LONDON — Queen Elizabeth II is using her annual Christmas message to pay tribute to the way the cities of London and Manchester pulled together after extremist attacks this year.
Remarks pre-recorded by the 91-year-old monarch will be broadcast on Christmas Day in the United Kingdom, Canada and the other Commonwealth countries.
The Queen praised Manchester, hit by a suicide bomber in May, and London, which endured attacks on Parliament, London Bridge and other landmarks.
She said the cities' "powerful identities shone through over the past 12 months in the face of appalling attacks."
She added it was her privilege to visit young survivors of the attack on a Manchester concert hall as they were recovering from the blast which claimed 22 lives.
"I describe that hospital visit as a 'privilege' because the patients I met were an example to us all, showing extraordinary bravery and resilience," she said.
Queen Elizabeth also paid tribute to her husband, who this year stepped down from most public duties because of his advancing years. She praised him for his "support and unique sense of humour.''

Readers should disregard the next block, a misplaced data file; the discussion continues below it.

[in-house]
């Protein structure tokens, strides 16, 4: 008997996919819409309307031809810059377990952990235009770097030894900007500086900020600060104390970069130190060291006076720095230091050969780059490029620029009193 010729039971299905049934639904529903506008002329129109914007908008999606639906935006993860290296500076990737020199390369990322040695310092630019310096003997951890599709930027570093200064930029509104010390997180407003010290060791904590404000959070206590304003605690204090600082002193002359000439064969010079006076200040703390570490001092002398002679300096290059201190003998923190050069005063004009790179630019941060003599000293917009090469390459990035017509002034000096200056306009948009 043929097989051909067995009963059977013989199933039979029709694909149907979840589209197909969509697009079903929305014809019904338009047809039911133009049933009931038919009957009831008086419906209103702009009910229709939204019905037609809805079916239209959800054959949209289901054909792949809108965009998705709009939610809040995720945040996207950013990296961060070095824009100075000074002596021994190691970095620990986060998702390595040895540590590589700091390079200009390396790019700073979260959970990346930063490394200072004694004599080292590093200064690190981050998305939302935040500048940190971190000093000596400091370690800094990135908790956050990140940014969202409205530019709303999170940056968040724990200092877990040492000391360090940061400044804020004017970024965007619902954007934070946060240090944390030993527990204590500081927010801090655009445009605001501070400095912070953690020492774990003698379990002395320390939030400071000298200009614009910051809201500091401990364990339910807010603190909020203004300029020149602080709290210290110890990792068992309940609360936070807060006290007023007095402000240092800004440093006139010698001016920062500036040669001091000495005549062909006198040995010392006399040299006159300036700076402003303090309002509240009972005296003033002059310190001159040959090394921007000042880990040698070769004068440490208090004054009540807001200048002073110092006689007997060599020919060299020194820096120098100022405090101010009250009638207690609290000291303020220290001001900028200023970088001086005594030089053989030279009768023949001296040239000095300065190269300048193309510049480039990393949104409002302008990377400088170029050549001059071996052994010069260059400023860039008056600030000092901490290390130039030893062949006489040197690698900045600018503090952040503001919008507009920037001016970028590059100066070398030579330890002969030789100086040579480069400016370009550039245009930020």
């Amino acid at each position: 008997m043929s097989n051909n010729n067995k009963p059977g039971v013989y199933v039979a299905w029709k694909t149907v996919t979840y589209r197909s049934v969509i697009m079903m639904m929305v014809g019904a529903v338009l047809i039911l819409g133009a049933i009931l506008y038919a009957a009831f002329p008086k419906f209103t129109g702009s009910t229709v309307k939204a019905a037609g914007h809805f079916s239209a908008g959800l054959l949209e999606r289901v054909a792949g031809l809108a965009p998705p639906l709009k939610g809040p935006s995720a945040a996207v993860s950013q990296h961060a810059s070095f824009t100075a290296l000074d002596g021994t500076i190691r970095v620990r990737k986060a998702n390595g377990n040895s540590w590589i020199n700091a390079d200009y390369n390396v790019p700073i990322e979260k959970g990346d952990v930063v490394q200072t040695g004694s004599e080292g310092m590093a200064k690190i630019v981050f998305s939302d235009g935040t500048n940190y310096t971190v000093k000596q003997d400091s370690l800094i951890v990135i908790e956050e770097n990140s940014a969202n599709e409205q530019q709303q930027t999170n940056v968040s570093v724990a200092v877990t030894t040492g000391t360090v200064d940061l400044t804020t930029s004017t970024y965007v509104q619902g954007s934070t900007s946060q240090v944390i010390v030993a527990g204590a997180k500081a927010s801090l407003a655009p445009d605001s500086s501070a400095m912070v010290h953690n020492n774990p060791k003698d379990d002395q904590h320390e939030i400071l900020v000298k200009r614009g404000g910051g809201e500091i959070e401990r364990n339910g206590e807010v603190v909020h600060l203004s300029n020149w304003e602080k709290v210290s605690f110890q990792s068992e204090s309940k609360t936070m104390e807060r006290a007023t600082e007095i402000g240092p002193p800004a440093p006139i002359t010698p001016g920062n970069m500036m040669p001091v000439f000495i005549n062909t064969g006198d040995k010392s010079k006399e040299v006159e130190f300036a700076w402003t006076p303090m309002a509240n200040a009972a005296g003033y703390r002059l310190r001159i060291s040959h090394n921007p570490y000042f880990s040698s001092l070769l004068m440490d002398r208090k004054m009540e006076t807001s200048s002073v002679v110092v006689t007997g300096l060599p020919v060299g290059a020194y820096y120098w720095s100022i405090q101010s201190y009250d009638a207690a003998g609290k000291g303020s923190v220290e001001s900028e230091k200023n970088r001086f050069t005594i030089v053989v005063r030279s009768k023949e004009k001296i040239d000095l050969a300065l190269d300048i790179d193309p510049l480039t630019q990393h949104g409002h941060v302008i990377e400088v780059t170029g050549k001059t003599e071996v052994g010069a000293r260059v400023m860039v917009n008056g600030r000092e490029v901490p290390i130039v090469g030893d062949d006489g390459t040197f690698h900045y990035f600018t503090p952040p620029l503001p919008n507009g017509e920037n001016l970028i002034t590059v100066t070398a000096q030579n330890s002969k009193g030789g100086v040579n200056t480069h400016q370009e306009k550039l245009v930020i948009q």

The Queen, her husband, Prince Philip, and family members attended a church service Monday on the grounds of Elizabeth's country estate in Sandringham. Some mingled with locals who came to watch them arrive at church.
The royal family had a private lunch scheduled afterward. This is the first Christmas the family was joined by Prince Harry's fiancee, American actress Meghan Markle.
The Queen said in her brief broadcast that the Royal Family looks forward "to welcoming new members into it next year."
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